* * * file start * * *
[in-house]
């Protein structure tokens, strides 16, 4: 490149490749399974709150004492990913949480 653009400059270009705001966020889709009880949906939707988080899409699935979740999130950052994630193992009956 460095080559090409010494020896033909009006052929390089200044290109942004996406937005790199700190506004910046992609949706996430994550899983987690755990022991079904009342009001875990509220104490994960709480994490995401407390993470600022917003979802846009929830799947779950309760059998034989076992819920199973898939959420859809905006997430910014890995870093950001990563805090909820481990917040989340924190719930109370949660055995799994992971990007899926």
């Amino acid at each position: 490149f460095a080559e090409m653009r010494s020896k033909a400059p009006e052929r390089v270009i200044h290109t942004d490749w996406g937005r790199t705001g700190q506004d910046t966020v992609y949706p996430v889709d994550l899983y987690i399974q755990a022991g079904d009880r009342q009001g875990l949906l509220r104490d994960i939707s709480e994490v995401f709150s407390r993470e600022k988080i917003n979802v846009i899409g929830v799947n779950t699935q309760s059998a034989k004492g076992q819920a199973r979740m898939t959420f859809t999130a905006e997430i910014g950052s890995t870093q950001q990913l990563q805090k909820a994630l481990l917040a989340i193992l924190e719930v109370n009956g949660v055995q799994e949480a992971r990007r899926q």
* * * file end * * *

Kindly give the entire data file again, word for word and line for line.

[in-house]
């Protein structure tokens, strides 16, 4: 490149490749399974709150004492990913949480 653009400059270009705001966020889709009880949906939707988080899409699935979740999130950052994630193992009956 460095080559090409010494020896033909009006052929390089200044290109942004996406937005790199700190506004910046992609949706996430994550899983987690755990022991079904009342009001875990509220104490994960709480994490995401407390993470600022917003979802846009929830799947779950309760059998034989076992819920199973898939959420859809905006997430910014890995870093950001990563805090909820481990917040989340924190719930109370949660055995799994992971990007899926």
């Amino acid at each position: 490149f460095a080559e090409m653009r010494s020896k033909a400059p009006e052929r390089v270009i200044h290109t942004d490749w996406g937005r790199t705001g700190q506004d910046t966020v992609y949706p996430v889709d994550l899983y987690i399974q755990a022991g079904d009880r009342q009001g875990l949906l509220r104490d994960i939707s709480e994490v995401f709150s407390r993470e600022k988080i917003n979802v846009i899409g929830v799947n779950t699935q309760s059998a034989k004492g076992q819920a199973r979740m898939t959420f859809t999130a905006e997430i910014g950052s890995t870093q950001q990913l990563q805090k909820a994630l481990l917040a989340i193992l924190e719930v109370n009956g949660v055995q799994e949480a992971r990007r899926q």